Simply one of the weirdest flicks you will ever see; Mitchell’s character never even comes within spitting distance of Holmes, and is eventually shot dead by the kidnapped (and now dead) girl’s mother  (“did your ESP see this coming?”) and the two plots only have the killer to relate them!

The final showdown between heroine and killer is rousing enough, on the heels of her attempted escape in nothing but panties. Alas, too many boring murders (usually strangulations and asphyxiations) and the damage is done. Look for the sign to “Boobs Disco”.

Blurbs-of-interest: Cameron Mitchell was also in Valley of Death, Jack-O, Toolbox Murders, and Silent Scream.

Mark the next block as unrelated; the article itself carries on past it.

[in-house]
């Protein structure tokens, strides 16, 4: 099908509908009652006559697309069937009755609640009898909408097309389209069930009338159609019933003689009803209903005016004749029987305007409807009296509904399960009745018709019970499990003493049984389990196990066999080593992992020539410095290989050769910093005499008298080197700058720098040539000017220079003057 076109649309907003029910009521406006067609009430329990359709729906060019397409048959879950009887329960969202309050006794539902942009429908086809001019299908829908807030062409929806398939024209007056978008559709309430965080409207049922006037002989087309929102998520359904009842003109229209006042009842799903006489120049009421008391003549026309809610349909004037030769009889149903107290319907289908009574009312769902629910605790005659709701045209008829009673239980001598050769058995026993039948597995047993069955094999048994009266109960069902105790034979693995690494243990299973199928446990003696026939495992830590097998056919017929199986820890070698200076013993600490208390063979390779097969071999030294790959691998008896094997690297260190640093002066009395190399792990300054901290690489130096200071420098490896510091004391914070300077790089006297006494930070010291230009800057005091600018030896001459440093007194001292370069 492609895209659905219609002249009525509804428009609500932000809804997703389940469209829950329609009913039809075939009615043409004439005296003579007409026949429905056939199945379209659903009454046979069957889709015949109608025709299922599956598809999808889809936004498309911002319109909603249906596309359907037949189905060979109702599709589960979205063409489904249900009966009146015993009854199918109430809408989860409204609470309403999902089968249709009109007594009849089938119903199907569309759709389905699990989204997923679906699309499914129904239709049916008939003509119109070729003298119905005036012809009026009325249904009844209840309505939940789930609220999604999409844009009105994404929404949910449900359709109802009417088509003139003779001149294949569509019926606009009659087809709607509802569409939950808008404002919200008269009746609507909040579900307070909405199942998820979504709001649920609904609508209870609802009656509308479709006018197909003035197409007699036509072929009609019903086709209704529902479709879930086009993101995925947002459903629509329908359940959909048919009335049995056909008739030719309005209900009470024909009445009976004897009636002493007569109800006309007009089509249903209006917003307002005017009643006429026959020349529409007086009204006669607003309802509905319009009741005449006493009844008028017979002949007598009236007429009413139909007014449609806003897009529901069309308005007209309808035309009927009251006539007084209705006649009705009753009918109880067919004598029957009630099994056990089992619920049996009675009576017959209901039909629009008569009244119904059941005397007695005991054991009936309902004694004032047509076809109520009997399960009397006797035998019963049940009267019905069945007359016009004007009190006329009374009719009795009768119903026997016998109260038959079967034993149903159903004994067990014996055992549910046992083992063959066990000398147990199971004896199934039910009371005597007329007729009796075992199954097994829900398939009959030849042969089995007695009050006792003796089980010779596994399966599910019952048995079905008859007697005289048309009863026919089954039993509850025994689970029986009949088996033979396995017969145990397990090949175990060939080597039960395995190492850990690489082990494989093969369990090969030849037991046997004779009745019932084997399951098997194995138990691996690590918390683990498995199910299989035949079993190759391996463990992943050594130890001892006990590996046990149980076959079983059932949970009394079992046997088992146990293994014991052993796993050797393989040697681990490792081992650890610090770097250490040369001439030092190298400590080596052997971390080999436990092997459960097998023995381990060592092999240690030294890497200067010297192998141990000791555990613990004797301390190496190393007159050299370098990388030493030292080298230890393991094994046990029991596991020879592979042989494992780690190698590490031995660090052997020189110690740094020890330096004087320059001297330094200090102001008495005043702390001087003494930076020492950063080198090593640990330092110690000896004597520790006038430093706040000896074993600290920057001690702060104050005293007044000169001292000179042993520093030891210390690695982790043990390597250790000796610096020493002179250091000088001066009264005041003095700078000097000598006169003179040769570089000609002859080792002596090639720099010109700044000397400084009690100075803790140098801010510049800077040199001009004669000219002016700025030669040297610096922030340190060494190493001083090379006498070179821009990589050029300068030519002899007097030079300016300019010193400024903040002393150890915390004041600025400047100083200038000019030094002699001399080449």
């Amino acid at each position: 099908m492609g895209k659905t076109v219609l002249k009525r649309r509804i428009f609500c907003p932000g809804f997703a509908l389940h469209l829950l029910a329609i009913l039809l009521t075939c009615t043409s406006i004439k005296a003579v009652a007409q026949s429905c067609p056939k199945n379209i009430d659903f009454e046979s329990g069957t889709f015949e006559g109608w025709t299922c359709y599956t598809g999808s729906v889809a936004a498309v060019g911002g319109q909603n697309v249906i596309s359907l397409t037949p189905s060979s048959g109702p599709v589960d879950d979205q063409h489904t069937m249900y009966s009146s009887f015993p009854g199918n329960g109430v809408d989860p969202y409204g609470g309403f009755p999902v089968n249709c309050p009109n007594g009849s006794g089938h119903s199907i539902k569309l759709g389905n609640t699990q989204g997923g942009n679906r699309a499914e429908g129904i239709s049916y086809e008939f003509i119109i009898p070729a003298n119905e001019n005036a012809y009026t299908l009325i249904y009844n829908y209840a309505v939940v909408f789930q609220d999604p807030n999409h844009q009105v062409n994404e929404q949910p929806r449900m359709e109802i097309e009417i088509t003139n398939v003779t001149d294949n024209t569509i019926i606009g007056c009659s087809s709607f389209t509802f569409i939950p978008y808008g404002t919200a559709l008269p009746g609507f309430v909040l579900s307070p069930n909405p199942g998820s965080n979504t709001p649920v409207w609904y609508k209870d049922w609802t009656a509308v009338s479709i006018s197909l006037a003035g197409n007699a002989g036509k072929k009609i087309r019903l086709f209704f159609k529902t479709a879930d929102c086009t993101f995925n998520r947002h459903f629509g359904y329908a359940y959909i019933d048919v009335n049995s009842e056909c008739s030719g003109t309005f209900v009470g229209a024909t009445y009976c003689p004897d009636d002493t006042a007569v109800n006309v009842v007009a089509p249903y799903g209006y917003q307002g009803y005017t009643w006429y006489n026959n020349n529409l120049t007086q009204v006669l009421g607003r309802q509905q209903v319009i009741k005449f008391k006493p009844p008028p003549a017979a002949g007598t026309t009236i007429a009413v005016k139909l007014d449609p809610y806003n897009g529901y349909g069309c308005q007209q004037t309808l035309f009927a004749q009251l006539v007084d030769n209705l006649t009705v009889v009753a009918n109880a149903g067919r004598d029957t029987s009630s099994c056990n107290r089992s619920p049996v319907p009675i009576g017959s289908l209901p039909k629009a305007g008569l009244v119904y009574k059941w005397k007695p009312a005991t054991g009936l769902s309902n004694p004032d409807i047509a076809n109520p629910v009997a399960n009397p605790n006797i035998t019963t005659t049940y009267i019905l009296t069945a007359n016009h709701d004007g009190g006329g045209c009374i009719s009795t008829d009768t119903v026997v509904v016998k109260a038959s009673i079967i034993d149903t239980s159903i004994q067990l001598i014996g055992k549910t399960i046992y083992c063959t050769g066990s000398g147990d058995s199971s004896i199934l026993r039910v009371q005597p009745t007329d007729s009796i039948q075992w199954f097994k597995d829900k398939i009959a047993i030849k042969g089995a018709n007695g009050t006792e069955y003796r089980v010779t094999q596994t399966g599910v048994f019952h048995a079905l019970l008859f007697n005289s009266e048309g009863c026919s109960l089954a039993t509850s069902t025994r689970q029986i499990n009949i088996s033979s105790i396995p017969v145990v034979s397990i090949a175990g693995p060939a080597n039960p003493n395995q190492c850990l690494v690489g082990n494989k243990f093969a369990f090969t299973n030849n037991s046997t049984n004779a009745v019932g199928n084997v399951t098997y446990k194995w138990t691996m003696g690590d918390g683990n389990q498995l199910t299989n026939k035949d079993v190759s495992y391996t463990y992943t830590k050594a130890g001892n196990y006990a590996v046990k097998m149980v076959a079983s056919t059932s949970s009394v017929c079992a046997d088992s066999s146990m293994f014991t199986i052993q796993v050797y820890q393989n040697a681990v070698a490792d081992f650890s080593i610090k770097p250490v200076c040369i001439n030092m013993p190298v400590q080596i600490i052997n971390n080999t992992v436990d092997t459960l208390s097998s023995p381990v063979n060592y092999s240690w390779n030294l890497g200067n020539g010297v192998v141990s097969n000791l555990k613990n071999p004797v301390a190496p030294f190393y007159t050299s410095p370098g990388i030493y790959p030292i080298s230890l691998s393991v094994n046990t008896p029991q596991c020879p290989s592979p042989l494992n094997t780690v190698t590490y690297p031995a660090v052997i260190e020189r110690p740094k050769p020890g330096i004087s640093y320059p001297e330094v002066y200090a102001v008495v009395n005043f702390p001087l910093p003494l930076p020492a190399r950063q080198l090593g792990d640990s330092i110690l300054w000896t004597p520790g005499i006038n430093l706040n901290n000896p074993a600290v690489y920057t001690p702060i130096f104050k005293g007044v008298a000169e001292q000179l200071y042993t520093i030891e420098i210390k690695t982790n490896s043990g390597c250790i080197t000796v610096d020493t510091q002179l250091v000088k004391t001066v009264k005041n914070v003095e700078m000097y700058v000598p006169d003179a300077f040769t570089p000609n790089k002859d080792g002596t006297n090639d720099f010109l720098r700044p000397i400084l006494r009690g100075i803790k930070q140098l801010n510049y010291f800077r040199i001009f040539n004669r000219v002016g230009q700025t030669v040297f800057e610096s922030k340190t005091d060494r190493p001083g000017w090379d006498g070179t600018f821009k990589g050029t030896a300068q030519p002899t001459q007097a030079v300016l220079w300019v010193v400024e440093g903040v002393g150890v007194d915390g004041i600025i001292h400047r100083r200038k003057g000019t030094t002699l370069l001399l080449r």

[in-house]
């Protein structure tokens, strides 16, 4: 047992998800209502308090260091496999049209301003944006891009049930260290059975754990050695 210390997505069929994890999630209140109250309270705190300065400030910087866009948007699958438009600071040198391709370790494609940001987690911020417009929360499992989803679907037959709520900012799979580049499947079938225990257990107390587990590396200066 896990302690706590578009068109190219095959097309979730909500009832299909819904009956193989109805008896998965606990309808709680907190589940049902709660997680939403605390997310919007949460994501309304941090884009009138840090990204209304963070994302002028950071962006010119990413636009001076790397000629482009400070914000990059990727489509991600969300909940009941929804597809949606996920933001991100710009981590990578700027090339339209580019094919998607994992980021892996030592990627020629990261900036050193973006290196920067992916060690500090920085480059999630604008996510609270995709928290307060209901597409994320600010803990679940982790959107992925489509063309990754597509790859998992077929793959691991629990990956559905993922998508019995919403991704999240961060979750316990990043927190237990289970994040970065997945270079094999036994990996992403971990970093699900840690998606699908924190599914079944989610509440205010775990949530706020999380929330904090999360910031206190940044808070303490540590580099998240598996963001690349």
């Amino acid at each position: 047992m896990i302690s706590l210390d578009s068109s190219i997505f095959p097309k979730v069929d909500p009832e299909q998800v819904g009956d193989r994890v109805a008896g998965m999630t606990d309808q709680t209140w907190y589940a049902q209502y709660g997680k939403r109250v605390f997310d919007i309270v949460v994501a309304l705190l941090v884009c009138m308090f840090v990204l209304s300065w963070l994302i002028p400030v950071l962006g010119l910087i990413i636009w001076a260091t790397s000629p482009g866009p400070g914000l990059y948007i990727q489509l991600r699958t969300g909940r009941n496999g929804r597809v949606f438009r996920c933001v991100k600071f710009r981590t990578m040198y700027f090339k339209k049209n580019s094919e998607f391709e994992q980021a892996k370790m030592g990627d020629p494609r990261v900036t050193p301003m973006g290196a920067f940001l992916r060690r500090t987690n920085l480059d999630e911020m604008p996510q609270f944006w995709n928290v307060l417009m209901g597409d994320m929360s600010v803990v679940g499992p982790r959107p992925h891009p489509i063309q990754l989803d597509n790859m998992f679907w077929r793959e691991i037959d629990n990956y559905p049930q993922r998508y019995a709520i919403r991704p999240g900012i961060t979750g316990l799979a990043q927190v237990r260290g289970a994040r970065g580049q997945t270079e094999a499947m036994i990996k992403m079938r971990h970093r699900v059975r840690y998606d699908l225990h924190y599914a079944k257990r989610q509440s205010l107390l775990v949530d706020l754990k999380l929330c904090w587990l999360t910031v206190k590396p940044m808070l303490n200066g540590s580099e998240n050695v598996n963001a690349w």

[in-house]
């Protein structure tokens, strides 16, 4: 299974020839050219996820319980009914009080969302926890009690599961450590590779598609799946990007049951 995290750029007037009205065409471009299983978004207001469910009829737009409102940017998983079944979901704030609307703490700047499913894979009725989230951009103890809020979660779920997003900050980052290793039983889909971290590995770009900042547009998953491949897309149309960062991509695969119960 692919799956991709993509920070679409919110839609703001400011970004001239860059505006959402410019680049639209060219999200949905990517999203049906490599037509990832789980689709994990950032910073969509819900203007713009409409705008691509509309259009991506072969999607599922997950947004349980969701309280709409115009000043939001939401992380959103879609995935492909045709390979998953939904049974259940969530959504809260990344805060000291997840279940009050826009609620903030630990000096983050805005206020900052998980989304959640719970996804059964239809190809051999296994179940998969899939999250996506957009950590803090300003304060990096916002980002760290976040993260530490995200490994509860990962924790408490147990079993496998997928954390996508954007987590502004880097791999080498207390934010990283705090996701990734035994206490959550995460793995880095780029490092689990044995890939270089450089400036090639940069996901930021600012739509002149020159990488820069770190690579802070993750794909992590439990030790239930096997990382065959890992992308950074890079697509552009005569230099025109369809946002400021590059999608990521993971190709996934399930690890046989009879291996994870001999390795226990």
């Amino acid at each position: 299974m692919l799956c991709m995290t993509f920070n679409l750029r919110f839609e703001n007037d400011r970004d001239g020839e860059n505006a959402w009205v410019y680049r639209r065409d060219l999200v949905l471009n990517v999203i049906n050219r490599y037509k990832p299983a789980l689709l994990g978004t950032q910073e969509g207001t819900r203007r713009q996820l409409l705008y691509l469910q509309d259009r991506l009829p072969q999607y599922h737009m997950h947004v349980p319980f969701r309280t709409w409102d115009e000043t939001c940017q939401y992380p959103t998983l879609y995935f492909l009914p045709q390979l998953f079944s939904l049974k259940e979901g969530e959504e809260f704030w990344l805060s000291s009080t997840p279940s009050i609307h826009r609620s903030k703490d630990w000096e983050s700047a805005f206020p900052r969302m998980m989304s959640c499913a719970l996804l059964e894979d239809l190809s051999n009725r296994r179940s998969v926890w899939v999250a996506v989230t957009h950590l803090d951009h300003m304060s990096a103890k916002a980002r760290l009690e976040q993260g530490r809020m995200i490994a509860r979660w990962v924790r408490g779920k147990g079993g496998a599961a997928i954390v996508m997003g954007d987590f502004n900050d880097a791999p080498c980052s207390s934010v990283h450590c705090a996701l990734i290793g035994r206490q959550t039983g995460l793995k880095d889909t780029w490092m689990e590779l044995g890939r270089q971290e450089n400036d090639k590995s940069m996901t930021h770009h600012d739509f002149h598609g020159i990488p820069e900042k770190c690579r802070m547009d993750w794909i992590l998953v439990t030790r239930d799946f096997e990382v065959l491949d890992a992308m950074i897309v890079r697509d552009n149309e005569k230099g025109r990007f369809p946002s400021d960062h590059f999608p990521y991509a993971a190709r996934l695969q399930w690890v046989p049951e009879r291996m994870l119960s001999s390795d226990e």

Showin’ out – VeVo chats to Phil Hawkins

Vegan Voorhees ventured a little bit outside of its comfort zone this week by using that NCTJ qualification and conducting an actual interview!

The subject of my horror-inquisition was Phil Hawkins, director of about-to-drop Robert Englund-starring Brit horror The Last Showing, which enjoys it’s European premiere on August 22nd at FrightFest, and features that unsung head-bands and cannibals Craven-shamer, The Hills Have Eyes Part II. My life’s mission to up its rep from ‘absolute shite’ to ‘mediocre’ was on.

Read, and be excited…

VeVo: Hey Phil, how’s it going?

PH: I’m very good thanks.

VeVo: For the benefit of anybody who doesn’t know, can you give a summary of what The Last Showing is about from your perspective?